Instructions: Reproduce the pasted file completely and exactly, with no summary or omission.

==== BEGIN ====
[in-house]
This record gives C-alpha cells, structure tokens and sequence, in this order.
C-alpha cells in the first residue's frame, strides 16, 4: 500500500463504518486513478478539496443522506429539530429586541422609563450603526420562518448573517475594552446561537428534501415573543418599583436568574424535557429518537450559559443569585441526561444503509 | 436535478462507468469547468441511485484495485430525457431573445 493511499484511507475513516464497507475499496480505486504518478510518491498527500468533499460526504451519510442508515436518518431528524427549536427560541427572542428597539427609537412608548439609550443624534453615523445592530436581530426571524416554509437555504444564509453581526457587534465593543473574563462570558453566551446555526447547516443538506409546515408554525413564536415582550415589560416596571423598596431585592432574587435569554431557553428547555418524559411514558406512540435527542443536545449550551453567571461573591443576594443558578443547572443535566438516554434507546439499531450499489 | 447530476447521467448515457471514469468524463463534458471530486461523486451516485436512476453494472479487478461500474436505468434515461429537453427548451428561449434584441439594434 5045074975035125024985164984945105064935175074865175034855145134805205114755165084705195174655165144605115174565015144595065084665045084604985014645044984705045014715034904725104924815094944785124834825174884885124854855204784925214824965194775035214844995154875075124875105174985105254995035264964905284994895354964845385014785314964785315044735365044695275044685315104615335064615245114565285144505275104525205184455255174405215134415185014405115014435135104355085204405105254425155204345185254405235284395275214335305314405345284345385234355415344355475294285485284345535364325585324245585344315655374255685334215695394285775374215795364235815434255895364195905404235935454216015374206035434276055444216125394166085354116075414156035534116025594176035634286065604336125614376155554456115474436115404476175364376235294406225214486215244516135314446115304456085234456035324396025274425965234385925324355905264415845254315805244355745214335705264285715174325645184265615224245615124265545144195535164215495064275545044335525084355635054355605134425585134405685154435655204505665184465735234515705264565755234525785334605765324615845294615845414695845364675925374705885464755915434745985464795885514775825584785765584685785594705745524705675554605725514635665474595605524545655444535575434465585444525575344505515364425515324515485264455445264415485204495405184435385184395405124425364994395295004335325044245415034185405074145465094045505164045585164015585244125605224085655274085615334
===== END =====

[in-house]
This record gives C-alpha cells, structure tokens and sequence, in this order.
C-alpha cells in the first residue's frame, strides 16, 4: 500500500463504518486513478478539496443522506429539530429586541422609563450603526420562518448573517475594552446561537428534501415573543418599583436568574424535557429518537450559559443569585441526561444503509 | 436535478462507468469547468441511485484495485430525457431573445 493511499484511507475513516464497507475499496480505486504518478510518491498527500468533499460526504451519510442508515436518518431528524427549536427560541427572542428597539427609537412608548439609550443624534453615523445592530436581530426571524416554509437555504444564509453581526457587534465593543473574563462570558453566551446555526447547516443538506409546515408554525413564536415582550415589560416596571423598596431585592432574587435569554431557553428547555418524559411514558406512540435527542443536545449550551453567571461573591443576594443558578443547572443535566438516554434507546439499531450499489 | 447530476447521467448515457471514469468524463463534458471530486461523486451516485436512476453494472479487478461500474436505468434515461429537453427548451428561449434584441439594434 5045074975035125024985164984945105064935175074865175034855145134805205114755165084705195174655165144605115174565015144595065084665045084604985014645044984705045014715034904725104924815094944785124834825174884885124854855204784925214824965194775035214844995154875075124875105174985105254995035264964905284994895354964845385014785314964785315044735365044695275044685315104615335064615245114565285144505275104525205184455255174405215134415185014405115014435135104355085204405105254425155204345185254405235284395275214335305314405345284345385234355415344355475294285485284345535364325585324245585344315655374255685334215695394285775374215795364235815434255895364195905404235935454216015374206035434276055444216125394166085354116075414156035534116025594176035634286065604336125614376155554456115474436115404476175364376235294406225214486215244516135314446115304456085234456035324396025274425965234385925324355905264415845254315805244355745214335705264285715174325645184265615224245615124265545144195535164215495064275545044335525084355635054355605134425585134405685154435655204505665184465735234515705264565755234525785334605765324615845294615845414695845364675925374705885464755915434745985464795885514775825584785765584685785594705745524705675554605725514635665474595605524545655444535575434465585444525575344505515364425515324515485264455445264415485204495405184435385184395405124425364994395295004335325044245415034185405074145465094045505164045585164015585244125605224085655274085615334